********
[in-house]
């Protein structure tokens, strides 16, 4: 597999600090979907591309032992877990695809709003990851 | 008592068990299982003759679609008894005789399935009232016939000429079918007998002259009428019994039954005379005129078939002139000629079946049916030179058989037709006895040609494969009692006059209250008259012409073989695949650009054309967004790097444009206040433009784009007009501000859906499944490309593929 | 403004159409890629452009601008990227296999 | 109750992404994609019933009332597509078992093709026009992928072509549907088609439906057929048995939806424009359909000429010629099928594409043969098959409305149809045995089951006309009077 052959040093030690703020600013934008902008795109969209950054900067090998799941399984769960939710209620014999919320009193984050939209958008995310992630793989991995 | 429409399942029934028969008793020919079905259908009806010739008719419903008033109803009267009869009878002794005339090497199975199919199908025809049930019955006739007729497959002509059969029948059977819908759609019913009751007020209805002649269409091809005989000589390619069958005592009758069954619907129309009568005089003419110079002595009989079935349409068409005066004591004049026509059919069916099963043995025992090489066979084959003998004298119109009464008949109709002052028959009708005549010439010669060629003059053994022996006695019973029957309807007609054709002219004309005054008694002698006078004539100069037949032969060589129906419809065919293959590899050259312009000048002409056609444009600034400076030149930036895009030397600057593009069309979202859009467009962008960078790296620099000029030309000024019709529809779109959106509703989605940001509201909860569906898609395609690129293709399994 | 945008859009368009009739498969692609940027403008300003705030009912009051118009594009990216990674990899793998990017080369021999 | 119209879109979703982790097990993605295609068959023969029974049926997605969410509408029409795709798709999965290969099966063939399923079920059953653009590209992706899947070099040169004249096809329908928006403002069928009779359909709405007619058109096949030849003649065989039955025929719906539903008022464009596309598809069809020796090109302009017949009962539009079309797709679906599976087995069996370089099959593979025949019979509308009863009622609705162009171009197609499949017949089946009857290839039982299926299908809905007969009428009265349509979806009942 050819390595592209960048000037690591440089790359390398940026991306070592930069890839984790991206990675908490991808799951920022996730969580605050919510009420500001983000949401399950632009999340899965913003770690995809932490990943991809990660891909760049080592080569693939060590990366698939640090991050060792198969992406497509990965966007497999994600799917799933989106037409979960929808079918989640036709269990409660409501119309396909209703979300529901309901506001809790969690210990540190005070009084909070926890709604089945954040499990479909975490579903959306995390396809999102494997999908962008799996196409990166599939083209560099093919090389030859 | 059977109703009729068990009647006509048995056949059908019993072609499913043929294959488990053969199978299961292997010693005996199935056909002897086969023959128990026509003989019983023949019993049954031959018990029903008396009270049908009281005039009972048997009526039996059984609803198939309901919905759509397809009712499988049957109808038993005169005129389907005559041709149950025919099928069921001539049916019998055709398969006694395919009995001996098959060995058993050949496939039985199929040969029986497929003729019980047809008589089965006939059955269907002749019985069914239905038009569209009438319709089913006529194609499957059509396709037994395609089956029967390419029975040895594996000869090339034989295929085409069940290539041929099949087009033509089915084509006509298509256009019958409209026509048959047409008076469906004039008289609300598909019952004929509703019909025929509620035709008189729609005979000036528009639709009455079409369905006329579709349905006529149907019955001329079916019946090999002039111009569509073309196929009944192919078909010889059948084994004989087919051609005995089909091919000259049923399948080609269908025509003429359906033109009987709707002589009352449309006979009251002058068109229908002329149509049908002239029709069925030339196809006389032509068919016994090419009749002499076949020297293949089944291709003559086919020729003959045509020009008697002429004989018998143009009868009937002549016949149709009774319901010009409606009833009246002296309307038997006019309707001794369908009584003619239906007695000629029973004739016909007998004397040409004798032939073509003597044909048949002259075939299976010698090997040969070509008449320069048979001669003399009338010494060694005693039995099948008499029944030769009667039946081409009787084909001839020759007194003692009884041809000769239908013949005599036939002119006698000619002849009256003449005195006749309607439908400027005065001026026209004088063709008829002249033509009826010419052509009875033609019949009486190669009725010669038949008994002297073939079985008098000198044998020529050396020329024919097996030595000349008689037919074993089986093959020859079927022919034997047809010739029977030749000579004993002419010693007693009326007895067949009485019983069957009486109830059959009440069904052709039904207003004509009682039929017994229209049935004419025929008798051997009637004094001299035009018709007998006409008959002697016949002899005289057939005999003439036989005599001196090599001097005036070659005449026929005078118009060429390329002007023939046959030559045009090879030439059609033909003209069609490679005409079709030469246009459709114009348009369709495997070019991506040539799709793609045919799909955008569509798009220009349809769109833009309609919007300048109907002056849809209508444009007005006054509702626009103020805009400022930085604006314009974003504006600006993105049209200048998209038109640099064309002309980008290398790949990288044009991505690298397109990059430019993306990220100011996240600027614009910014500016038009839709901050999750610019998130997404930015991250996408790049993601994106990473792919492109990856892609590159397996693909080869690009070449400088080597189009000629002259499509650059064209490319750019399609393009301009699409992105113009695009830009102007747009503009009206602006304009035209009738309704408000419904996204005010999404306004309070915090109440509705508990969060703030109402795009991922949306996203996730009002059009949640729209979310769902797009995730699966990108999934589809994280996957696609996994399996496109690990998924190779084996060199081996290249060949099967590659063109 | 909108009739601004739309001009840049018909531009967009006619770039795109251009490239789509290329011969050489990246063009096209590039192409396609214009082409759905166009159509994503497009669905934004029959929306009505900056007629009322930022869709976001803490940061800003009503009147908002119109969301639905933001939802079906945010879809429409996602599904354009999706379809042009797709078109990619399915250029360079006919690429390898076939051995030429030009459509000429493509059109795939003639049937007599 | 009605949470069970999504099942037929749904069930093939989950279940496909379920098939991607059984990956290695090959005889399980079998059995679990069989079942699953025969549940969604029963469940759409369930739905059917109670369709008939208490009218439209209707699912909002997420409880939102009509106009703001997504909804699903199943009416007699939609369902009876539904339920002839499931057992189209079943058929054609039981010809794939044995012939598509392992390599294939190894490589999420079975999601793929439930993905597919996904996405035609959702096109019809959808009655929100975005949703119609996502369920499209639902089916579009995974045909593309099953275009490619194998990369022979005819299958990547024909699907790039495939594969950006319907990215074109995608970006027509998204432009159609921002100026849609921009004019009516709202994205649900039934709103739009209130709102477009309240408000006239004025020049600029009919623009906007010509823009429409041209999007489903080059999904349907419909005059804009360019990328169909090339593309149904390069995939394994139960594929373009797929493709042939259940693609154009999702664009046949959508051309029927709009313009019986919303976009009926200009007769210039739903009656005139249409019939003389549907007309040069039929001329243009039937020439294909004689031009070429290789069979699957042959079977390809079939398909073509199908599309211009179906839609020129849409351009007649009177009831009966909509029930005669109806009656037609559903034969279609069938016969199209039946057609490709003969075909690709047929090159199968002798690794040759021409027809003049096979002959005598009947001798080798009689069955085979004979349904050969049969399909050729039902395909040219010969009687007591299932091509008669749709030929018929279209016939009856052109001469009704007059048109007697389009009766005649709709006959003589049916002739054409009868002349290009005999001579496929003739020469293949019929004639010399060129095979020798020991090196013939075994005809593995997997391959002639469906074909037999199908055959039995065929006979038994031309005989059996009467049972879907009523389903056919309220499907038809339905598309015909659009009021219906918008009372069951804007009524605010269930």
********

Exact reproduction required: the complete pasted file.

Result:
[in-house]
């Protein structure tokens, strides 16, 4: 597999600090979907591309032992877990695809709003990851 | 008592068990299982003759679609008894005789399935009232016939000429079918007998002259009428019994039954005379005129078939002139000629079946049916030179058989037709006895040609494969009692006059209250008259012409073989695949650009054309967004790097444009206040433009784009007009501000859906499944490309593929 | 403004159409890629452009601008990227296999 | 109750992404994609019933009332597509078992093709026009992928072509549907088609439906057929048995939806424009359909000429010629099928594409043969098959409305149809045995089951006309009077 052959040093030690703020600013934008902008795109969209950054900067090998799941399984769960939710209620014999919320009193984050939209958008995310992630793989991995 | 429409399942029934028969008793020919079905259908009806010739008719419903008033109803009267009869009878002794005339090497199975199919199908025809049930019955006739007729497959002509059969029948059977819908759609019913009751007020209805002649269409091809005989000589390619069958005592009758069954619907129309009568005089003419110079002595009989079935349409068409005066004591004049026509059919069916099963043995025992090489066979084959003998004298119109009464008949109709002052028959009708005549010439010669060629003059053994022996006695019973029957309807007609054709002219004309005054008694002698006078004539100069037949032969060589129906419809065919293959590899050259312009000048002409056609444009600034400076030149930036895009030397600057593009069309979202859009467009962008960078790296620099000029030309000024019709529809779109959106509703989605940001509201909860569906898609395609690129293709399994 | 945008859009368009009739498969692609940027403008300003705030009912009051118009594009990216990674990899793998990017080369021999 | 119209879109979703982790097990993605295609068959023969029974049926997605969410509408029409795709798709999965290969099966063939399923079920059953653009590209992706899947070099040169004249096809329908928006403002069928009779359909709405007619058109096949030849003649065989039955025929719906539903008022464009596309598809069809020796090109302009017949009962539009079309797709679906599976087995069996370089099959593979025949019979509308009863009622609705162009171009197609499949017949089946009857290839039982299926299908809905007969009428009265349509979806009942 050819390595592209960048000037690591440089790359390398940026991306070592930069890839984790991206990675908490991808799951920022996730969580605050919510009420500001983000949401399950632009999340899965913003770690995809932490990943991809990660891909760049080592080569693939060590990366698939640090991050060792198969992406497509990965966007497999994600799917799933989106037409979960929808079918989640036709269990409660409501119309396909209703979300529901309901506001809790969690210990540190005070009084909070926890709604089945954040499990479909975490579903959306995390396809999102494997999908962008799996196409990166599939083209560099093919090389030859 | 059977109703009729068990009647006509048995056949059908019993072609499913043929294959488990053969199978299961292997010693005996199935056909002897086969023959128990026509003989019983023949019993049954031959018990029903008396009270049908009281005039009972048997009526039996059984609803198939309901919905759509397809009712499988049957109808038993005169005129389907005559041709149950025919099928069921001539049916019998055709398969006694395919009995001996098959060995058993050949496939039985199929040969029986497929003729019980047809008589089965006939059955269907002749019985069914239905038009569209009438319709089913006529194609499957059509396709037994395609089956029967390419029975040895594996000869090339034989295929085409069940290539041929099949087009033509089915084509006509298509256009019958409209026509048959047409008076469906004039008289609300598909019952004929509703019909025929509620035709008189729609005979000036528009639709009455079409369905006329579709349905006529149907019955001329079916019946090999002039111009569509073309196929009944192919078909010889059948084994004989087919051609005995089909091919000259049923399948080609269908025509003429359906033109009987709707002589009352449309006979009251002058068109229908002329149509049908002239029709069925030339196809006389032509068919016994090419009749002499076949020297293949089944291709003559086919020729003959045509020009008697002429004989018998143009009868009937002549016949149709009774319901010009409606009833009246002296309307038997006019309707001794369908009584003619239906007695000629029973004739016909007998004397040409004798032939073509003597044909048949002259075939299976010698090997040969070509008449320069048979001669003399009338010494060694005693039995099948008499029944030769009667039946081409009787084909001839020759007194003692009884041809000769239908013949005599036939002119006698000619002849009256003449005195006749309607439908400027005065001026026209004088063709008829002249033509009826010419052509009875033609019949009486190669009725010669038949008994002297073939079985008098000198044998020529050396020329024919097996030595000349008689037919074993089986093959020859079927022919034997047809010739029977030749000579004993002419010693007693009326007895067949009485019983069957009486109830059959009440069904052709039904207003004509009682039929017994229209049935004419025929008798051997009637004094001299035009018709007998006409008959002697016949002899005289057939005999003439036989005599001196090599001097005036070659005449026929005078118009060429390329002007023939046959030559045009090879030439059609033909003209069609490679005409079709030469246009459709114009348009369709495997070019991506040539799709793609045919799909955008569509798009220009349809769109833009309609919007300048109907002056849809209508444009007005006054509702626009103020805009400022930085604006314009974003504006600006993105049209200048998209038109640099064309002309980008290398790949990288044009991505690298397109990059430019993306990220100011996240600027614009910014500016038009839709901050999750610019998130997404930015991250996408790049993601994106990473792919492109990856892609590159397996693909080869690009070449400088080597189009000629002259499509650059064209490319750019399609393009301009699409992105113009695009830009102007747009503009009206602006304009035209009738309704408000419904996204005010999404306004309070915090109440509705508990969060703030109402795009991922949306996203996730009002059009949640729209979310769902797009995730699966990108999934589809994280996957696609996994399996496109690990998924190779084996060199081996290249060949099967590659063109 | 909108009739601004739309001009840049018909531009967009006619770039795109251009490239789509290329011969050489990246063009096209590039192409396609214009082409759905166009159509994503497009669905934004029959929306009505900056007629009322930022869709976001803490940061800003009503009147908002119109969301639905933001939802079906945010879809429409996602599904354009999706379809042009797709078109990619399915250029360079006919690429390898076939051995030429030009459509000429493509059109795939003639049937007599 | 009605949470069970999504099942037929749904069930093939989950279940496909379920098939991607059984990956290695090959005889399980079998059995679990069989079942699953025969549940969604029963469940759409369930739905059917109670369709008939208490009218439209209707699912909002997420409880939102009509106009703001997504909804699903199943009416007699939609369902009876539904339920002839499931057992189209079943058929054609039981010809794939044995012939598509392992390599294939190894490589999420079975999601793929439930993905597919996904996405035609959702096109019809959808009655929100975005949703119609996502369920499209639902089916579009995974045909593309099953275009490619194998990369022979005819299958990547024909699907790039495939594969950006319907990215074109995608970006027509998204432009159609921002100026849609921009004019009516709202994205649900039934709103739009209130709102477009309240408000006239004025020049600029009919623009906007010509823009429409041209999007489903080059999904349907419909005059804009360019990328169909090339593309149904390069995939394994139960594929373009797929493709042939259940693609154009999702664009046949959508051309029927709009313009019986919303976009009926200009007769210039739903009656005139249409019939003389549907007309040069039929001329243009039937020439294909004689031009070429290789069979699957042959079977390809079939398909073509199908599309211009179906839609020129849409351009007649009177009831009966909509029930005669109806009656037609559903034969279609069938016969199209039946057609490709003969075909690709047929090159199968002798690794040759021409027809003049096979002959005598009947001798080798009689069955085979004979349904050969049969399909050729039902395909040219010969009687007591299932091509008669749709030929018929279209016939009856052109001469009704007059048109007697389009009766005649709709006959003589049916002739054409009868002349290009005999001579496929003739020469293949019929004639010399060129095979020798020991090196013939075994005809593995997997391959002639469906074909037999199908055959039995065929006979038994031309005989059996009467049972879907009523389903056919309220499907038809339905598309015909659009009021219906918008009372069951804007009524605010269930």